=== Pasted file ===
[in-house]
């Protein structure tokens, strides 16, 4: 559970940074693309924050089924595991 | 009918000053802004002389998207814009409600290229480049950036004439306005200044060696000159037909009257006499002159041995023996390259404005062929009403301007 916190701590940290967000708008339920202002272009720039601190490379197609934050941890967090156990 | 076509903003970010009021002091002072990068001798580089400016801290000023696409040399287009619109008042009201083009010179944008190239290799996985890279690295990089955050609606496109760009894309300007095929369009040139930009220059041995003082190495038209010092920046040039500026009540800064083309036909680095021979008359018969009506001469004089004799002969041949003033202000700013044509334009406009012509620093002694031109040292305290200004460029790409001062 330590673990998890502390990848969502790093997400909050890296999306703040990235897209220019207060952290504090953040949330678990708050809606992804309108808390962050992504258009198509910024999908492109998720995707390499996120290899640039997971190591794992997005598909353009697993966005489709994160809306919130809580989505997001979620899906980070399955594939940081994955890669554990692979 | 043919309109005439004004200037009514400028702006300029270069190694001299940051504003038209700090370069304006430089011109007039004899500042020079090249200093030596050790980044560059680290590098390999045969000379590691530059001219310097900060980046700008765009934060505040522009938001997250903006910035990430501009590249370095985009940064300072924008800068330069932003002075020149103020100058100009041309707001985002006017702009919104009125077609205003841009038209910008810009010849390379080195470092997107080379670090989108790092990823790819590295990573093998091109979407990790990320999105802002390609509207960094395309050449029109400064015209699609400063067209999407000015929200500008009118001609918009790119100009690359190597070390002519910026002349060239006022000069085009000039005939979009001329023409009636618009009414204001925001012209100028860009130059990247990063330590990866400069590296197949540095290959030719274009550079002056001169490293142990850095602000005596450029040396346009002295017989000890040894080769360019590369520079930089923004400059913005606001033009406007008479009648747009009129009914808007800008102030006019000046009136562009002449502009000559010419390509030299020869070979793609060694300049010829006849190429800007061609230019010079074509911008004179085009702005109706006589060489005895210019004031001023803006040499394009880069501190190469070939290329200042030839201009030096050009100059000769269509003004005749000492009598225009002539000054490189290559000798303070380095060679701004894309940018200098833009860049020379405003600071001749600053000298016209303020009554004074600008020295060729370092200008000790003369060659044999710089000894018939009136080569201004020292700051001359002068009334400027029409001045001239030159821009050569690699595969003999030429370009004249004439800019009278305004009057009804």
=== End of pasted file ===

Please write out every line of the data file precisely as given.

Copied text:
[in-house]
């Protein structure tokens, strides 16, 4: 559970940074693309924050089924595991 | 009918000053802004002389998207814009409600290229480049950036004439306005200044060696000159037909009257006499002159041995023996390259404005062929009403301007 916190701590940290967000708008339920202002272009720039601190490379197609934050941890967090156990 | 076509903003970010009021002091002072990068001798580089400016801290000023696409040399287009619109008042009201083009010179944008190239290799996985890279690295990089955050609606496109760009894309300007095929369009040139930009220059041995003082190495038209010092920046040039500026009540800064083309036909680095021979008359018969009506001469004089004799002969041949003033202000700013044509334009406009012509620093002694031109040292305290200004460029790409001062 330590673990998890502390990848969502790093997400909050890296999306703040990235897209220019207060952290504090953040949330678990708050809606992804309108808390962050992504258009198509910024999908492109998720995707390499996120290899640039997971190591794992997005598909353009697993966005489709994160809306919130809580989505997001979620899906980070399955594939940081994955890669554990692979 | 043919309109005439004004200037009514400028702006300029270069190694001299940051504003038209700090370069304006430089011109007039004899500042020079090249200093030596050790980044560059680290590098390999045969000379590691530059001219310097900060980046700008765009934060505040522009938001997250903006910035990430501009590249370095985009940064300072924008800068330069932003002075020149103020100058100009041309707001985002006017702009919104009125077609205003841009038209910008810009010849390379080195470092997107080379670090989108790092990823790819590295990573093998091109979407990790990320999105802002390609509207960094395309050449029109400064015209699609400063067209999407000015929200500008009118001609918009790119100009690359190597070390002519910026002349060239006022000069085009000039005939979009001329023409009636618009009414204001925001012209100028860009130059990247990063330590990866400069590296197949540095290959030719274009550079002056001169490293142990850095602000005596450029040396346009002295017989000890040894080769360019590369520079930089923004400059913005606001033009406007008479009648747009009129009914808007800008102030006019000046009136562009002449502009000559010419390509030299020869070979793609060694300049010829006849190429800007061609230019010079074509911008004179085009702005109706006589060489005895210019004031001023803006040499394009880069501190190469070939290329200042030839201009030096050009100059000769269509003004005749000492009598225009002539000054490189290559000798303070380095060679701004894309940018200098833009860049020379405003600071001749600053000298016209303020009554004074600008020295060729370092200008000790003369060659044999710089000894018939009136080569201004020292700051001359002068009334400027029409001045001239030159821009050569690699595969003999030429370009004249004439800019009278305004009057009804």